Drama in Photography
Today with the advent of digital photography we are not challenged by the mechanics of film photography. Gone are the days of loading film, what type of film, color neg, color transparency, or black and white. What iso, f/stop, shutter speed? We can just point our cameras, phones at a subject and shoot away. Not only still, but video, time-lapse, slo-mo, and panoramic. These features are readily available on my phone. The quality is improving with each generation and eating away at the camera market share. No longer do you have to lug you big camera around with you when you not only have a phone, but a very good quality camera. There are more images taken every day than ever imagined.
So how do you differentiate your images from so many others? Drama and color! I am fascinated by color and strong diagonal lines. This image taken in New Orleans in the French Quarter is an example of dramatic lines and strong color. I used a wide angle lens to get as much of the building in view, and tilted the camera backwards to create the exaggerated angle of the building. You do not have to go far in the French Quarter to see brightly painted buildings.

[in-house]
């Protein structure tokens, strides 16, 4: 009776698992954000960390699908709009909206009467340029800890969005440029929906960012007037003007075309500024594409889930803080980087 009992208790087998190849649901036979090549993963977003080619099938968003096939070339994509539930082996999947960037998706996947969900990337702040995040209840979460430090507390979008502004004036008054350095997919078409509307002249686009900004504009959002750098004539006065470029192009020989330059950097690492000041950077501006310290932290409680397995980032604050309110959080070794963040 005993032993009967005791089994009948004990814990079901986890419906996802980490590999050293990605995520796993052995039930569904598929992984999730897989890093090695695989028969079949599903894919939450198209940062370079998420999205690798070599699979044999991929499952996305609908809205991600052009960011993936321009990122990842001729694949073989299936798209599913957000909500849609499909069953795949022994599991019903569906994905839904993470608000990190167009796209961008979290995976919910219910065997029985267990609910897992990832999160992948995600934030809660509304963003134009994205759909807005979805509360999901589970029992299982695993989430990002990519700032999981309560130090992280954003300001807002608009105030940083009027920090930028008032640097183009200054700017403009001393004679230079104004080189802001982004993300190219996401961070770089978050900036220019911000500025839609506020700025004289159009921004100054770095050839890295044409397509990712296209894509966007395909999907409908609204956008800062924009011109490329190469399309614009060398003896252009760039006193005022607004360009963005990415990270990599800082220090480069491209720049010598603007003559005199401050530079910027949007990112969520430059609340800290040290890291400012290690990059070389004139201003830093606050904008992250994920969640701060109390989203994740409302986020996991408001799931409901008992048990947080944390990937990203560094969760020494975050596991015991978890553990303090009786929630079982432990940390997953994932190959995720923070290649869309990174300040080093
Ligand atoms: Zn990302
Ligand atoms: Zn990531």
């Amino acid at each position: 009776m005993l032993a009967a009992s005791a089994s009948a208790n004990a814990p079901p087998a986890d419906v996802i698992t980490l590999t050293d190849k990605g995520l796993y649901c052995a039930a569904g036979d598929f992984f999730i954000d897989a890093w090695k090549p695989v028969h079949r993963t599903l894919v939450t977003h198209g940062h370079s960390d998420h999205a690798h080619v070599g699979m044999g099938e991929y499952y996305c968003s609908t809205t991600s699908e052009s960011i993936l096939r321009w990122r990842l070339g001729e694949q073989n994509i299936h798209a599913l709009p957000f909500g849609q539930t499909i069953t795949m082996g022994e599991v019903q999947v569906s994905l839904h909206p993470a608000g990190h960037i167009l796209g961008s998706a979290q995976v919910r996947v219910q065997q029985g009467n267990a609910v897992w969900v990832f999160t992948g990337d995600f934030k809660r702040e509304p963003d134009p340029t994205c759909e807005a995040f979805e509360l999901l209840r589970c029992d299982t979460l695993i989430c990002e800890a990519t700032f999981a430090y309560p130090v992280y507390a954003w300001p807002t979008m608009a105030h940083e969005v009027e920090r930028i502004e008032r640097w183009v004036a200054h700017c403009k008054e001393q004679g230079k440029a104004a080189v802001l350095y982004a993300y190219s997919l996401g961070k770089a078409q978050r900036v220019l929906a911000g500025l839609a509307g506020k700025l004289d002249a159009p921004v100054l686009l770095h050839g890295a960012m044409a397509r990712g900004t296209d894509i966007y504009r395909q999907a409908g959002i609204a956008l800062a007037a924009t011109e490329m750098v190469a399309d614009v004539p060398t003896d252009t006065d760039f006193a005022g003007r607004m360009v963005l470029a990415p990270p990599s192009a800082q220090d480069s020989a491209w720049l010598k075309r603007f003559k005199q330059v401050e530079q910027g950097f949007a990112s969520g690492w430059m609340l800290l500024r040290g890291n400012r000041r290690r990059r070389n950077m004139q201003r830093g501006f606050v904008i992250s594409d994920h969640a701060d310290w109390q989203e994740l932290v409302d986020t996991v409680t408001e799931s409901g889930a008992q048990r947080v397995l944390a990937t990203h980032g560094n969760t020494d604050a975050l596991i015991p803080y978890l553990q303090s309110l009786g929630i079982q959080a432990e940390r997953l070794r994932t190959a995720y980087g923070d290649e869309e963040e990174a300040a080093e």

Remember to look for interesting sky’s with clouds, the sky before and after a rainstorm are usually very spectacular. Photograph from many different angles move around your subject, assume you are in the wrong place, use foreground objects to draw ones eye into the photograph, look for reflections, get closer fill the frame and edit you photographs. Do not show all of you images, edit. Only show your best. Keep your eyes open to interesting subjects and light. Early mornings and later in the afternoon give you long dramatic shadows, creating a 3 dimensional subject. Light and shadow make photography interesting.